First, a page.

Sustainability

New way to remove greenhouse gases from the atmosphere
September 4, 2014 07:01 AM - Institute for Integrated Cell-Material Sciences, Kyoto University, via EurekAlert

Researchers in Japan have engineered a membrane with advanced features capable of removing harmful greenhouse gases from the atmosphere. Their findings, published in the British journal Nature Communications, may one day contribute to lower greenhouse gas emissions and cleaner skies. Greenhouse gases, originating from industrial processes and the burning of fossil fuels, blanket the earth and are the culprits behind current global warming woes. The most abundant among them is carbon dioxide, which made up 84% of the United State's greenhouse gases in 2012, and can linger in Earth's atmosphere for up to thousands of years.

The tragic fate of the Passenger Pigeon
September 3, 2014 01:46 PM - Joel Greenberg, Yale Environment360

This September 1 is the 100th anniversary of a landmark event in the history of biodiversity. On that day in 1914, at about one o'clock in the afternoon, Martha - the last surviving passenger pigeon - died at the Cincinnati Zoo. It is extraordinary to know with virtual certainty the day and hour when a species ceases to be a living entity. And it was a stunning development because less than half a century earlier, the passenger pigeon had been the most abundant bird in North America, if not the world. As late as the 1860s, passenger pigeons had likely numbered in the billions, and their population was neither evenly distributed across the landscape nor in any way subtle. These birds had a propensity for forming huge aggregations that are difficult to imagine today. John James Audubon, America's best-known student of birds, recorded a flight of passenger pigeons along the Ohio River in Kentucky that eclipsed the sun for three days. Other accounts, written over the course of three centuries and in several languages, testify to the birds darkening the sky for hours at a time over the major cities of the eastern third of the United States and Canada.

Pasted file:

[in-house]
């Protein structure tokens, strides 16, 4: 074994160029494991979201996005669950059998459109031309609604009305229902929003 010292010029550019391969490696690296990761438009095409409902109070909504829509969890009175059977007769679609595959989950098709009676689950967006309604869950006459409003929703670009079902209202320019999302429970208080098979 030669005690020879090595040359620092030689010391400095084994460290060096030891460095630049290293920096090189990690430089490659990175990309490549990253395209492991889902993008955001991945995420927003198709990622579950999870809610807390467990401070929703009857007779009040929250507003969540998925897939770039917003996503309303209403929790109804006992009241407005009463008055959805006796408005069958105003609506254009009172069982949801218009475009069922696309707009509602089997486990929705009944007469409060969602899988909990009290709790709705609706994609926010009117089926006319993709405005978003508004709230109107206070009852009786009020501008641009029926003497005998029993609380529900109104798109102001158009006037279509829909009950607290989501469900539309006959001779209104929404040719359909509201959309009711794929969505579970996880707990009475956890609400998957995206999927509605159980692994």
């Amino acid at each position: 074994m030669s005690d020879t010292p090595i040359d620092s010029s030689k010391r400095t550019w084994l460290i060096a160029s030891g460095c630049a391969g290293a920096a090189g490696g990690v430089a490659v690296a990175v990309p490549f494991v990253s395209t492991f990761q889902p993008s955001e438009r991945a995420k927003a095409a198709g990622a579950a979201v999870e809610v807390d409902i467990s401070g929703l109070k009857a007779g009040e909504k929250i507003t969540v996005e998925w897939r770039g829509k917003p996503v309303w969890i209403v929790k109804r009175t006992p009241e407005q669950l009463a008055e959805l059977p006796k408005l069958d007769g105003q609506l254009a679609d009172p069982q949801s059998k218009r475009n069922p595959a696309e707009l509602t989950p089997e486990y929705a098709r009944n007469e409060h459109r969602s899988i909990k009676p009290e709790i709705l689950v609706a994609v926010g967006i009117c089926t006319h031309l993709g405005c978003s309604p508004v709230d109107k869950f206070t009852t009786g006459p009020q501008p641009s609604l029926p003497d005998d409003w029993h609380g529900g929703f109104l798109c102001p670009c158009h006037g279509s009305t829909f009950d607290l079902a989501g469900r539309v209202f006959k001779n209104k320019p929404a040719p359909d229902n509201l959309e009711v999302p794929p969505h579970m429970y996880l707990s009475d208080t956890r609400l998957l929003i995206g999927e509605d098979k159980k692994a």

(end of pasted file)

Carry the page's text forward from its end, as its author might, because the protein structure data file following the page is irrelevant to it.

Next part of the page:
Innovative Recycling Program Turns Bottles Into Subway Rides
September 3, 2014 09:18 AM - Lauren Zanolli, Triple Pundit

Forget your reusable bottle at home this morning and find yourself towing an unwanted plastic bottle? If you are in Beijing, you are in luck — you could trade in that empty bottle for a subway ticket. "Reverse vending machines" in subway stations around the city allow riders to deposit polyethylene terephthalate (PET) plastic bottles in exchange for a commuter pass or mobile phone credit.